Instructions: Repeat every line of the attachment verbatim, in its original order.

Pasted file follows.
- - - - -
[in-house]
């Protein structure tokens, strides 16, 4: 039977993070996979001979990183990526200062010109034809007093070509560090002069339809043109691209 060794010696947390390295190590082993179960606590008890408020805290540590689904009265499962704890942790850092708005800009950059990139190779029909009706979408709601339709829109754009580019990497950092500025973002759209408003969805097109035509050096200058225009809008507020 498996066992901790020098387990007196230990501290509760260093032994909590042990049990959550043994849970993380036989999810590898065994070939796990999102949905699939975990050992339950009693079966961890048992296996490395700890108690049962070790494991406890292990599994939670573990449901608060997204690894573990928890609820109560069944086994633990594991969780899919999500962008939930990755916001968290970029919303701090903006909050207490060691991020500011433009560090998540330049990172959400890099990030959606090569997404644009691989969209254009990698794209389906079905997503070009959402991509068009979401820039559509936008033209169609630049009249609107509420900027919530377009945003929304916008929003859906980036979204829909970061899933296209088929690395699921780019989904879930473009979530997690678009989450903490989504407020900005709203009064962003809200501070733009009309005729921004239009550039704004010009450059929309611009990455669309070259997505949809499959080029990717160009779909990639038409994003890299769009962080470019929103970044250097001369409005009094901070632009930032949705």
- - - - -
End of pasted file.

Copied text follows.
[in-house]
């Protein structure tokens, strides 16, 4: 039977993070996979001979990183990526200062010109034809007093070509560090002069339809043109691209 060794010696947390390295190590082993179960606590008890408020805290540590689904009265499962704890942790850092708005800009950059990139190779029909009706979408709601339709829109754009580019990497950092500025973002759209408003969805097109035509050096200058225009809008507020 498996066992901790020098387990007196230990501290509760260093032994909590042990049990959550043994849970993380036989999810590898065994070939796990999102949905699939975990050992339950009693079966961890048992296996490395700890108690049962070790494991406890292990599994939670573990449901608060997204690894573990928890609820109560069944086994633990594991969780899919999500962008939930990755916001968290970029919303701090903006909050207490060691991020500011433009560090998540330049990172959400890099990030959606090569997404644009691989969209254009990698794209389906079905997503070009959402991509068009979401820039559509936008033209169609630049009249609107509420900027919530377009945003929304916008929003859906980036979204829909970061899933296209088929690395699921780019989904879930473009979530997690678009989450903490989504407020900005709203009064962003809200501070733009009309005729921004239009550039704004010009450059929309611009990455669309070259997505949809499959080029990717160009779909990639038409994003890299769009962080470019929103970044250097001369409005009094901070632009930032949705």